International Paper accounts for its investment in Ilim Holding S.A. (Ilim), a separate reportable industry segment, using the equity method of accounting. Prior to 2012, due to the complex organizational structure of Ilim’s operations, and the extended time required to prepare consolidated financial information in accordance with accounting principles generally accepted in the United States, the Company reported its share of Ilim’s operating results on a one-quarter lag basis. The Company determined that the elimination of the one-quarter lag was preferable because the same period-end reporting date improves overall financial reporting as the impact of current events, economic conditions and global trends are consistently reflected in the financial statements. Beginning January 1, 2012, the Company has applied this change in accounting principle retrospectively to all prior financial periods presented.

The elimination of the one-quarter reporting lag for Ilim had the following impact:

 

Consolidated Statement of Operations

 

In millions

  

2011

 

  

2010

 

    

2009

 

Equity earnings (loss)

  

$

(19

  

$

47

  

    

$

23

  

Earnings (loss) from continuing operations

  

 

(19

  

 

47

  

    

 

23

  

Net earnings (loss) attributable to International Paper Company

  

 

(19

  

 

47

  

    

 

23

  

Basic earnings (loss) per share from continuing operations

  

 

(0.04

  

 

0.11

  

    

 

0.05

  

Basic net earnings (loss) per share

  

 

(0.04

  

 

0.11

  

    

 

0.05

  

Diluted earnings (loss) per share from continuing operations

  

 

(0.04

  

 

0.11

  

    

 

0.06

  

Diluted net earnings (loss) per share

  

 

(0.04

  

 

0.11

  

    

 

0.06

  

 

Consolidated Balance Sheet

  

 

 

  

 

 

In millions

  

2011

 

  

2010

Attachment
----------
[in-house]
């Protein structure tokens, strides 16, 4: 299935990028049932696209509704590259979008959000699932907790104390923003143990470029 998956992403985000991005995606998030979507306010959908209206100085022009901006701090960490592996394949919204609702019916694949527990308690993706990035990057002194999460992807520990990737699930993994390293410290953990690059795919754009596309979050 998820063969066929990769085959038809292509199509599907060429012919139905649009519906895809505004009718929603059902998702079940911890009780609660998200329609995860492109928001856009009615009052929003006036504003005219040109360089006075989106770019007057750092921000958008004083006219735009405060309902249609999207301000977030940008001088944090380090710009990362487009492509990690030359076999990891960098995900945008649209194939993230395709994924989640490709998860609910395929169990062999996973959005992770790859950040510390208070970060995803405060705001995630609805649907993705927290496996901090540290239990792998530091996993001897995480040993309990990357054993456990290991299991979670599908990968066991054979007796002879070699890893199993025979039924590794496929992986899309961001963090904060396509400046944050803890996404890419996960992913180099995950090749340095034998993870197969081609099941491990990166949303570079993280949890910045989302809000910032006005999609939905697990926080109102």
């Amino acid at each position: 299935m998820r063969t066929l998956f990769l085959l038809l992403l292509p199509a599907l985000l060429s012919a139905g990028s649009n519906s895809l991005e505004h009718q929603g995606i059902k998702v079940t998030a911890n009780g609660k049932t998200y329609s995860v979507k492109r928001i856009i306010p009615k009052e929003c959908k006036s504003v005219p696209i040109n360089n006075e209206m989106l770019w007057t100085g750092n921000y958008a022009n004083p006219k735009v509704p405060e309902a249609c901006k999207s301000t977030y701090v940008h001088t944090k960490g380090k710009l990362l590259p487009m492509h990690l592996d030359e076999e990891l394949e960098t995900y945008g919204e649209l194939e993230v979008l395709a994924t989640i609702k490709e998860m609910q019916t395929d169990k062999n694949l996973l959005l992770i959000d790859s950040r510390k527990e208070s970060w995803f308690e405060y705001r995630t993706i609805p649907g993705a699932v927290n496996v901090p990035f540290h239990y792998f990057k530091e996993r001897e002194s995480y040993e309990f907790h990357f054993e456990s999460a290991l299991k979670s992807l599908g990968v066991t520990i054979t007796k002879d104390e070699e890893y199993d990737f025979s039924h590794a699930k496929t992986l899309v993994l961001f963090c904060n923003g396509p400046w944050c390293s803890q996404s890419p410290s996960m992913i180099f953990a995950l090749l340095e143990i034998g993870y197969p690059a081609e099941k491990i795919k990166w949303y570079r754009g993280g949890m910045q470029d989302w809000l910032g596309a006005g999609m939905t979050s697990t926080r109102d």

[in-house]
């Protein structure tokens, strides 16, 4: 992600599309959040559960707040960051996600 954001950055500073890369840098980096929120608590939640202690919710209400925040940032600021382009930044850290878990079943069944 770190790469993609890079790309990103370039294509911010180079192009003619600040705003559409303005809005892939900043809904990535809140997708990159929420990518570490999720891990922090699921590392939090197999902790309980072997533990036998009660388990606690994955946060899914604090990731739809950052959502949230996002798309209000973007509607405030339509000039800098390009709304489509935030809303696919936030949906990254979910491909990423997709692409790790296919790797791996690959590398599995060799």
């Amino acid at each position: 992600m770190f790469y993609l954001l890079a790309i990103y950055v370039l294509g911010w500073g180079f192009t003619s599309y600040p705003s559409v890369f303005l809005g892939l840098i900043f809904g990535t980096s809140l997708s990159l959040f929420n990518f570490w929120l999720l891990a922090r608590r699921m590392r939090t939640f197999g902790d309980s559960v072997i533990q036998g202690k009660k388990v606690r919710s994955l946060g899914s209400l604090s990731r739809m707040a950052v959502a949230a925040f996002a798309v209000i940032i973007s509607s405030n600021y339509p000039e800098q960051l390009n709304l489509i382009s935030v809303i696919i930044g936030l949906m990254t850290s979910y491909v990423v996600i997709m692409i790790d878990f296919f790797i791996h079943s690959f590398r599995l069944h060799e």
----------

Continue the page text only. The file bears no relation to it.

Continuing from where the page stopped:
Investments

  

$

25

  

  

$

(41

Retained earnings

  

 

25

  

  

 

44

  

Accumulated other comprehensive income

  

 

0

  

  

 

3

  

In addition, Retained earnings at January 1, 2009 decreased by $26 million as a result of the elimination of the one-quarter reporting lag for Ilim.

Investments in affiliated companies where the Company has significant influence over their operations are accounted for by the equity method. International Paper’s share of affiliates’ results of operations totaled earnings of $140 million, earnings of $111 million and a loss of $26 million in 2011, 2010 and 2009, respectively.

REVENUE RECOGNITION

Revenue is recognized when the customer takes title and assumes the risks and rewards of ownership. Revenue is recorded at the time of shipment for terms designated f.o.b. (free on board) shipping point. For sales transactions designated f.o.b. destination, revenue is recorded when the product is delivered to the customer’s delivery site, when title and risk of loss are transferred. Timber and forestland sales revenue is generally recognized when title and risk of loss pass to the buyer.

ALTERNATIVE FUEL MIXTURE CREDITS – COST OF PRODUCTS SOLD

The U.S. Internal Revenue Code provided a tax credit for companies that use alternative fuel mixtures to produce energy to operate their businesses. As these

 

 

10


credits represent a reduction of energy costs at the Company’s U.S. manufacturing facilities, the credits are included as a reduction of Cost of products sold in 2009 in the accompanying consolidated statement of operations. See the Alternative Fuel Mixture Credits discussion in Note 4 for a further discussion of these credits.

SHIPPING AND HANDLING COSTS

Shipping and handling costs, such as freight to our customers’ destinations, are included in distribution expenses in the consolidated statement of operations. When shipping and handling costs are included in the sales price charged for our products, they are recognized in net sales.

ANNUAL MAINTENANCE COSTS

Costs for repair and maintenance activities are expensed in the month that the related activity is performed under the direct expense method of accounting.

TEMPORARY INVESTMENTS

Temporary investments with an original maturity of three months or less are treated as cash equivalents and are stated at cost, which approximates market.

INVENTORIES